The Names Revealed
I like to spend Sunday afternoons on the couch with a football game (US or European) or a novel maybe something by Rushdie or McEwan, but sometimes the outside world intrudes and I get hooked on something and lose my entire afternoon. Today was such a day.
Al-Ghad, one of the better independent newspapers in Yemen, published the list of names of the 112 individuals released by the Yemeni government
over the past week. I have been waiting for the list since the news about the prisoners first broke last week, and I spent the afternoon going over the names on the list and cross-checking them against a list of 127 al-Qaeda prisoners in Yemeni jails that was posted on al-Ikhlas (the now defunct jihadi forum) on Feburary 1 and 3 2008. Al-Qaeda has consistently called for the release of these prisoners.
Reportedly, the deal was carried out between the government and a group of former mujahidin headed by Tariq al-Fadhli.
Al-Ghad broke the prisoners into four groups. Those released from San'a, those from Hadramawt, those from Aden and those from Hudaydah. According to my count, 30 of the 68 individuals released from San'a correspond to the names on the al-Qaeda list of prisoners. The most prominent of these released prisoners is Ibrahim al-Muqri
. Al-Ghad has a story
on some of the other prominent prisoners that have been released.
Al-Muqri was one of the 23 escapees, who tunnelled out of a political security prison in San'a in February 2006. This is the event that I use to mark the beginning of the second phase of the war against al-Qaeda in Yemen. Al-Muqri was arrested in Kenya, presumably on his way in or out of Somalia (another escapee, Mansur al-Bayhani, who has two brothers in Guantanamo, was killed in Somalia by US shelling in June 2007). Al-Muqri was eventually transferred back to Yemen, where he remained in jail. In the fifth issue of Sada al-Malahim, al-Qaeda's bi-monthly journal, al-Muqri was one of the 13 individuals that the organization demanded be released. He is now free, according to al-Ghad.
One of the 25 individuals released from Hadramawt matched a name on the list of al-Qaeda prisoners in Yemeni jails. Three of the ten released from al-Mansurah prison in Aden match the al-Qaeda list. (Al-Mansurah has been mentioned specifically by al-Qaeda in statements and prison guards there foiled a prison break on December 25, 2008.) None of the nine released from Hudaydah match the names on the second list.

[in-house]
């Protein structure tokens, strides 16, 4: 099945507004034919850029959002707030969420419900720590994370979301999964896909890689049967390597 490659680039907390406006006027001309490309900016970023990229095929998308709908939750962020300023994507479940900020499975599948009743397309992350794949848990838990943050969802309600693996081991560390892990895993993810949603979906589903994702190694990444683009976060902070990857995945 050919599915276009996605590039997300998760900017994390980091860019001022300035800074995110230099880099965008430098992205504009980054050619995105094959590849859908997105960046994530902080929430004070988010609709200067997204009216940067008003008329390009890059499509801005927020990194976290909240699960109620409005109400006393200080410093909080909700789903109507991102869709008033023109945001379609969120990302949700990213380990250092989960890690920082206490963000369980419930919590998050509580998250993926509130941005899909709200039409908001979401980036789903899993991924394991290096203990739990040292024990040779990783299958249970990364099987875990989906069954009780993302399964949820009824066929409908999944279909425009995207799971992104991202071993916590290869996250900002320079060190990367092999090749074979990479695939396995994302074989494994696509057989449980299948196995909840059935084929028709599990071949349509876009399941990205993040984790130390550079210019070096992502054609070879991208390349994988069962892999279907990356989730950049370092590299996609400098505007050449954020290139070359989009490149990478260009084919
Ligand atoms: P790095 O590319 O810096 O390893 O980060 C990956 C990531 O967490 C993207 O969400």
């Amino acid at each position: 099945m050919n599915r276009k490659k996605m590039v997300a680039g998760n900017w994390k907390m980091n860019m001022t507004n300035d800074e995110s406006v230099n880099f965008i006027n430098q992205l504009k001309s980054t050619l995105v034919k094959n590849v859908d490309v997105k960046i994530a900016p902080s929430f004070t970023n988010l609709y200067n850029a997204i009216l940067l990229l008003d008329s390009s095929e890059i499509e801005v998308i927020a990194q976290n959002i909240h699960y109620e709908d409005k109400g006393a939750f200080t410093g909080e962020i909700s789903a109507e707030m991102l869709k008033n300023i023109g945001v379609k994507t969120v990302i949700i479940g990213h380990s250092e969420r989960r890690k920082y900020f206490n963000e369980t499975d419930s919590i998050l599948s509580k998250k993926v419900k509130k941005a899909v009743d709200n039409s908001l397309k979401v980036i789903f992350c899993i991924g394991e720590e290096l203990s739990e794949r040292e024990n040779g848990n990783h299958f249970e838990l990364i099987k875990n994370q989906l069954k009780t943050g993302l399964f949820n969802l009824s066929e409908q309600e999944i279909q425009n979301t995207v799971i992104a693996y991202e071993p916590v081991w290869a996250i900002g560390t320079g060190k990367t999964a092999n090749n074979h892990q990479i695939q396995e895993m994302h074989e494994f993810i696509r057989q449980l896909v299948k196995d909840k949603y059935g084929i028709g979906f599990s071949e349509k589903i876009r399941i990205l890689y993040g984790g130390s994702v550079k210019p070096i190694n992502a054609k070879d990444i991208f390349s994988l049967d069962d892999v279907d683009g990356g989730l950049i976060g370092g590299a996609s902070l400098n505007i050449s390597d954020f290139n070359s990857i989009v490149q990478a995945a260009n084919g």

All told 34 of the 112 released prisoners match the list of prisoners al-Qaeda wants released.Al-Ghad also reports
that in the near future another 350 prisoners are set to be released.
So now, what is happening?
It is really very difficult to say, a lot of people in Yemen seem pretty confused, and there are a number of different theories right now about what is going on. The government is saying none of these people have committed any crimes and had not been charged with anything; they were only being held on suspicion. But of course that was also the case with people like Nasir al-Wahayshi who never had any charges leveled against him while he was in prison. In some respects the Yemeni government is finding itself in the same situation as the US is in with Guantanamo - what to do with guys you suspect are bad but can't prove: do you let them all out and then only re-arrest the ones that return to the fight or do you keep them all locked up indefinitely?
The government is also coming under criticism from groups like Human Rights Watch, which was recently in Yemen according to the al-Ghad report.
My initial take is that the government is trying to do a number of things at once: 1. It is trying to split al-Qaeda but making deals with the people it can make deals with. 2. It is trying to ease some of the criticism from both al-Qaeda and human rights groups about mistreating prisoners, hoping this will dry up support for al-Qaeda and further split the organization. 3. It is looking to have potential support against the south. 4. It is trying to re-establish some sort of non-aggression pact with the released prisoners so that they won't carry out any attacks in Yemen.